CB: Which includes water and horses.

NP: So an incorrect challenge, you have another point Cyrus and you have 49 seconds, you can take a horse to water starting now.

CB: Of course the problem is far worse in Arabia where water is very scarce and horses are sometimes eaten as part of the cultural...


NP: Paul challenged.

PM: Repetition of horses.

NP: Yes.

CB: Horses is...

PM: No horse.

NP: Horse, singular.

PM: It's horse.

NP: Paul has played the game...

CB: You see in Punjab we say horses for horse.

NP: So Paul you have 42 seconds, and you take over the subject of you can take a horse to the water starting now.

PM: You can take a horse to the water but you cannot make it drink. What does this saying mean? It means that you can put a child in front of...


NP: Marcus challenged.

MB: It's actually, I've realised, an incorrect challenge. I was going to say repetition of mean but he said mean and then means.

PM: Yes.

NP: Right, well done.

MB: So I'm sorry.

NP: He's played the game a lot, he's up to these little tricks.


MB: Don't clap, I screwed it up!

NP: Thirty-five seconds are still available Paul, you can take a horse to water starting now.

PM: I believe it was Dorothy Parker that was asked to come up with a variation of this and she came up with you can take a whore to culture but you cannot make her think. This was said around the Algonquin table in New York in the 1920s where the other wits that worked for the New Yorker magazine would gather around and tell each other these magnificent anecdotes and funny stories. Other people at the table, I've said table three times now.


AP: I really wanted to listen to that story.

NP: Marcus you challenged first.

MB: Yes repetition of table, helpfully pointed out by Paul.

NP: Eleven seconds, you can take a horse to the water starting now.

MB: You can take a horse to water the plants in your garden, but it will have trouble reaching the hanging baskets unless it leans right back on its haunches in which case it may be able...


NP: Cyrus challenged.

CB: It.

AP: Yes he did, a lot of its.

CB: One or two are fine because it's a small word.

NP: No it doesn't matter, if he repeats it...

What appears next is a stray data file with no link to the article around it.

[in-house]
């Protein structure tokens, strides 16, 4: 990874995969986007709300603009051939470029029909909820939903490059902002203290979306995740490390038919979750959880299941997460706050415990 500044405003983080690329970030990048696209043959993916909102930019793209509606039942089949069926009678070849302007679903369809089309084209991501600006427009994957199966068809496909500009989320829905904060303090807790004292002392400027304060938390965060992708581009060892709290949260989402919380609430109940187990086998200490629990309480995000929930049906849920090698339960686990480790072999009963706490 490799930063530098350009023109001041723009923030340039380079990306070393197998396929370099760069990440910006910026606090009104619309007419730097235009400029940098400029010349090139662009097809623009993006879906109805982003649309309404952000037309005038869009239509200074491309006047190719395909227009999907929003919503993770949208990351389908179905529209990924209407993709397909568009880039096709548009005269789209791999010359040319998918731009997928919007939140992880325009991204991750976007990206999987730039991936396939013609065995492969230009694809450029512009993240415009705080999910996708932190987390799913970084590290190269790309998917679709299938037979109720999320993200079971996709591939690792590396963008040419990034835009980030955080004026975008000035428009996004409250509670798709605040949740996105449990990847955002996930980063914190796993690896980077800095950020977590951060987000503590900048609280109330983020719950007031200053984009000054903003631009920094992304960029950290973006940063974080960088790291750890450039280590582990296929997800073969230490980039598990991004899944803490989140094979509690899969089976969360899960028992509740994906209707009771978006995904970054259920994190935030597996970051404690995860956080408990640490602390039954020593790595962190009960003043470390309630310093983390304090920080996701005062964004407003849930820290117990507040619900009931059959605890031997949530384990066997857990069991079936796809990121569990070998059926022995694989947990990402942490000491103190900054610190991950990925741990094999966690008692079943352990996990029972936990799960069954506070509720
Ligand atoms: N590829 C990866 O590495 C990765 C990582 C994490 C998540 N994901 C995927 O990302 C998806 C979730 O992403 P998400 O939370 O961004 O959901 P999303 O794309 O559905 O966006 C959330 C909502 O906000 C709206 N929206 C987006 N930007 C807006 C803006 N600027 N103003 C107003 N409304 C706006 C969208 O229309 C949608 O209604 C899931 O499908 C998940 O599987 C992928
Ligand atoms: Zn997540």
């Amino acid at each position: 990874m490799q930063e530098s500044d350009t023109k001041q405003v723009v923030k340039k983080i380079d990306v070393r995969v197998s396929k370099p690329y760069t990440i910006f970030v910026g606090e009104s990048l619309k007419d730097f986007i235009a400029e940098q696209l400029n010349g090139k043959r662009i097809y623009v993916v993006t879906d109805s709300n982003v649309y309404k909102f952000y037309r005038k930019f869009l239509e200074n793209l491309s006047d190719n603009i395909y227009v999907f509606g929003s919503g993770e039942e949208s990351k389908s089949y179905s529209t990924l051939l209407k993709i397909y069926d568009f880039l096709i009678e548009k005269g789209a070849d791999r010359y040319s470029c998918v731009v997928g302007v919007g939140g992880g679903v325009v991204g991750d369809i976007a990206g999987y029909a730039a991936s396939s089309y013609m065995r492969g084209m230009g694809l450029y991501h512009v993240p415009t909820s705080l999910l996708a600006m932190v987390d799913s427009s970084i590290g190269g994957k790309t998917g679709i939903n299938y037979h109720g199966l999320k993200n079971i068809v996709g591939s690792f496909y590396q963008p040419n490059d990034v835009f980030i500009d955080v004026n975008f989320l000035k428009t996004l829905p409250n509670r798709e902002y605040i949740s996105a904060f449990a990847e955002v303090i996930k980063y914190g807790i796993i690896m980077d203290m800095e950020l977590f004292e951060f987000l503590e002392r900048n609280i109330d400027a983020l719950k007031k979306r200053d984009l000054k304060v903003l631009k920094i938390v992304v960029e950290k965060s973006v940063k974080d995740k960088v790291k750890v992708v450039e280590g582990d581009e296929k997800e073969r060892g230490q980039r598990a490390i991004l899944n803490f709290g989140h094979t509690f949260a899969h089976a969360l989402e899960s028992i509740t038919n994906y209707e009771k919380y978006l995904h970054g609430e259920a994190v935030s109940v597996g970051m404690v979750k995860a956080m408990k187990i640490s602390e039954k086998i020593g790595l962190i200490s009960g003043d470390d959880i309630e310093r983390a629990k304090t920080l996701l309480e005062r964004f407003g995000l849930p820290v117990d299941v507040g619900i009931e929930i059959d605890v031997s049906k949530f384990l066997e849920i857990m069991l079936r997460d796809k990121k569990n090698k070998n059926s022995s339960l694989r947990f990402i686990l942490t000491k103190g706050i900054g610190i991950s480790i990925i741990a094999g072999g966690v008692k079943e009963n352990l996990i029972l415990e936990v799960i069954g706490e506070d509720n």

MB: Yes no, I did, I did.

NP: Yes and he did and you got in Cyrus cleverly with two seconds to go, you can take a horse to the water starting now.

CB: You can take a horse to the water but remember...


NP: Right at the end of that round Cyrus Broacha was talking as the whistle went. And has increased his position, but he's only, he's one point behind our leader Marcus Brigstocke. And the others, too are trailing, Paul Merton and then comes Anuvab. And Marcus Brigstocke it's your turn to begin. The subject is now playing by the rules. Tell us about that subject in this game starting now.

MB: Playing by the rules in Just A Minute is very easy because of course we have the watchful eye of the lovely Mr Nicholas Parsons who, unbeknownst to this audience here, keeps a cattle prod beneath these desks. And if you break the rules more than once he will attach it to a certain part of your anatomy, pull the trigger and you will certainly not be breaking the rules again. That's how Nicholas runs this ship...


NP: Paul challenged.

PM: Sadly repetition of Nicholas.

NP: Yes.

MB: No I don't think it's sad, it's a lovely thing to repeat.

PM: Yes this is true. We can't get enough of Nicholas Parsons! You're absolutely right! Absolutely right!

NP: I was going to give you a bonus point for that but it didn't get enough applause really.


NP: I don't think I can now, I was begging it there, wasn't I.

PM: You were.

NP: But it's a correct challenge, he did repeat Nicholas, 38 seconds Paul on playing by the rules starting now.

PM: Playing by the rules in life could be a good model if you want to continue your existence on this wonderful planet of ours. But if people don't play by the rules, perhaps they've given themselves an edge over their opponents. If your rivals are playing by the rules but you actually cheat by turning up early at a particular function or speaking to the manager ahead of them, you don't have to play by the rules if you want to get ahead in this life. That's what I think I...


NP: Marcus challenged.

MB: Repetition of life.

PM: Yes absolutely yes.

MB: Which of course enters us into a big theological debate. Since we are here in India, I don't know...

NP: Nicholas you could help here, is reincarnation repetition or not?

NP: You are outrageous, the things you say to me. And you get away with it.